“Learning where we came from” is how Catherine Espaillat sums up her research into planetary infancy. Collecting data from telescopes that glimpse the ice-gas-and-dust disks that baby stars emerge from looking for indicators of the birth of nearby planets, Espaillat, a Boston University College of Arts & Sciences (CAS) assistant professor of astronomy, has been awarded one of the two 2016 Sloan Research Fellowships going to BU faculty.
Alex Sushkov, a CAS assistant professor of physics, won the second for his work searching for dark matter—a hypothetical but as-yet-unobserved substance believed to make up most of the matter in the universe—and also for his research into magnetic resonance imaging (MRI) on a microscopic scale.
The Alfred P. Sloan Foundation awards the fellowships. Created in 1934 and named for the former president and CEO of General Motors, the foundation supports research in the fields of science, technology, and economics. The two-year fellowships are given annually to 126 early-career scholars “of outstanding promise” who have shown “a unique potential to make substantial contributions to their field,” according to the foundation.
Each fellowship comes with $50,000 for the recipient to apply to his or her research. “I will use it to support three graduate students and one postdoc in my research group,” says Espaillat, “and to help fund my stay at the Kavli Institute for Theoretical Physics early next year at the University of California, Santa Barbara, where I will be collaborating with senior scientists for two months.”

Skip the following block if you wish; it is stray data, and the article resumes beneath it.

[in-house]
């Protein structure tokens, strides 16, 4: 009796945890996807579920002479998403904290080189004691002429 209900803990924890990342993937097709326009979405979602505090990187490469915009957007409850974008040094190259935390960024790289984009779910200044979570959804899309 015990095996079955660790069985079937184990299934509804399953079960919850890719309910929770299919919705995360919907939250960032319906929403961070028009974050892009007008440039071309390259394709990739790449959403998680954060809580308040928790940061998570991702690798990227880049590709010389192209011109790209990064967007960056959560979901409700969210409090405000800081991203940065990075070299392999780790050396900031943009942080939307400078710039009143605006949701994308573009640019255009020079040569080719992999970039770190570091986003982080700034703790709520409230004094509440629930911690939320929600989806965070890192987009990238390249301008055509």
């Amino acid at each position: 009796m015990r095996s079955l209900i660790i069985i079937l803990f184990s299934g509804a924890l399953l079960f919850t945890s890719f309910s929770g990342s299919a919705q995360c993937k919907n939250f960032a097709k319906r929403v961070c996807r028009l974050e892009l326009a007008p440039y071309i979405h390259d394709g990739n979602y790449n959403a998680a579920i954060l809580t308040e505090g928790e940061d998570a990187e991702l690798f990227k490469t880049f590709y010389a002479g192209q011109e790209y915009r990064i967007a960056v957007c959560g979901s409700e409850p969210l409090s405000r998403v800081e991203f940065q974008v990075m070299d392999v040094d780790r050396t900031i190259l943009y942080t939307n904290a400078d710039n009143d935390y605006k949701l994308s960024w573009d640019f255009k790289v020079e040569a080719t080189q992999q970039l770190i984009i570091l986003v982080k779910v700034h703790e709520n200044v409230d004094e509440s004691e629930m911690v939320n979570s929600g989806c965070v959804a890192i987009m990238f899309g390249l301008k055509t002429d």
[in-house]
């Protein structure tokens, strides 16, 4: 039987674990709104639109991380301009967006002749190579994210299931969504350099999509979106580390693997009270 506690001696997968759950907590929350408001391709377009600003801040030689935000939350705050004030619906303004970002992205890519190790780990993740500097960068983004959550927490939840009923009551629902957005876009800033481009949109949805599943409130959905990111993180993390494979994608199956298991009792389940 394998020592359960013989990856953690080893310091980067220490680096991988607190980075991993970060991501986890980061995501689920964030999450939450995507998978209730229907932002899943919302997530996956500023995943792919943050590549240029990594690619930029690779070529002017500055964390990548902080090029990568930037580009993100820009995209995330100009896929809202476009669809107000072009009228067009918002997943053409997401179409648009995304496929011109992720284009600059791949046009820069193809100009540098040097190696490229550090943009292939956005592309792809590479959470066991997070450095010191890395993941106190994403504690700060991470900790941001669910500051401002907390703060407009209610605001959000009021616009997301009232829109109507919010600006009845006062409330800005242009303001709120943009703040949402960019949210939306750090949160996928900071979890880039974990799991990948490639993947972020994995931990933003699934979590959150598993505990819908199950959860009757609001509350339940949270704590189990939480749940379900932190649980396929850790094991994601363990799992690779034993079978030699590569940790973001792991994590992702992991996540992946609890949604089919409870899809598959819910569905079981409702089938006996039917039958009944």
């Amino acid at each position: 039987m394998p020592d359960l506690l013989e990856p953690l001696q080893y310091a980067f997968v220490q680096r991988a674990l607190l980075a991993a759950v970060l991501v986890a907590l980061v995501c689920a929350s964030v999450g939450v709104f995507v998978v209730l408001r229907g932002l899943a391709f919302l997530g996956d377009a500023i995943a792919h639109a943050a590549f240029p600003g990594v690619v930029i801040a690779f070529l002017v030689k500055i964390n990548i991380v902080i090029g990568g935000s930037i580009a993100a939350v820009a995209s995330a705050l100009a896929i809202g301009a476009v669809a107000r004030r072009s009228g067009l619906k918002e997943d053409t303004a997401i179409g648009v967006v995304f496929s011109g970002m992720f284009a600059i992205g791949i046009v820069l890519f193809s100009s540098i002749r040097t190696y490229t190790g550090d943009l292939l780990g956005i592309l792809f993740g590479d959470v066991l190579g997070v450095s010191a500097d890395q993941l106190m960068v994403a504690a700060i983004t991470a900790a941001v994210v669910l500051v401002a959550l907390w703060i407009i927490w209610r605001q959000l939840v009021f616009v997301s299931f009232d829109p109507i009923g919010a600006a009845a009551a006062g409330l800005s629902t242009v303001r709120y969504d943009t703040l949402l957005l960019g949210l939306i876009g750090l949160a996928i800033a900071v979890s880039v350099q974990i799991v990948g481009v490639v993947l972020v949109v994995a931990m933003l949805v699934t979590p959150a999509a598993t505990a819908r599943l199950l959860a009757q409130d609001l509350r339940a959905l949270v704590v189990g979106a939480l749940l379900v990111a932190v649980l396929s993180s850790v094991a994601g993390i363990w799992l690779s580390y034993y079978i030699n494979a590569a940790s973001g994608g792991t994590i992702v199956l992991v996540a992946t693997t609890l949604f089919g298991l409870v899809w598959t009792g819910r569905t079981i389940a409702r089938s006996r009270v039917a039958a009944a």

Sushkov says his award will go toward supporting the graduate students in his Quantum Lab, who are doing the MRIs and helping him seek dark matter, “one of the most important open questions in fundamental physics.”
“We are searching for dark matter consisting of light particles called axions, using precision magnetic resonance methods,” says Sushkov. “A discovery of the axion would not only be the discovery of dark matter, but would also provide insights into the high-energy scales from which the axion arises.”
His magnetic imaging of molecules and materials uses a “nanoscale MRI machine” of quantum magnetic sensors. “We apply a broad array of techniques developed in quantum information science to enhance the sensitivity, and temporal and spatial resolution, of these sensors,” he says, work that ultimately may help develop new materials, medical treatments, and drugs.
Espaillat’s research could provide insights into the question of life on other planets. Earth’s solar system emerged 4.5 billion years ago from a “planetary nursery” disk of the type she studies, under circumstances that allowed life here to evolve. The disks can give hints that planets are forming around their stars—for example, holes in the disk can indicate that some of its material is coalescing into a planet. The problem is that current technology doesn’t afford a good look inside disks.
So Espaillat takes her data from orbiting telescopes watching the disks and runs it through computers, which model how much debris has been cleared in the disks. Those computer models, in tandem with telescopic observations, allow her to estimate the sizes of the gaps and whether they’re the remnants of forming planets.
“We were very pleased, but not particularly surprised, to hear about the awards,” says Ann Cudd, dean of Arts & Sciences. “From the formation of planets to the fundamental nature of matter, both recipients address questions of enduring interest. They follow in the footsteps of other recent Sloan Research Fellows from the College of Arts & Sciences and provide additional evidence of the rising quality and stature of the research enterprise at Boston University.”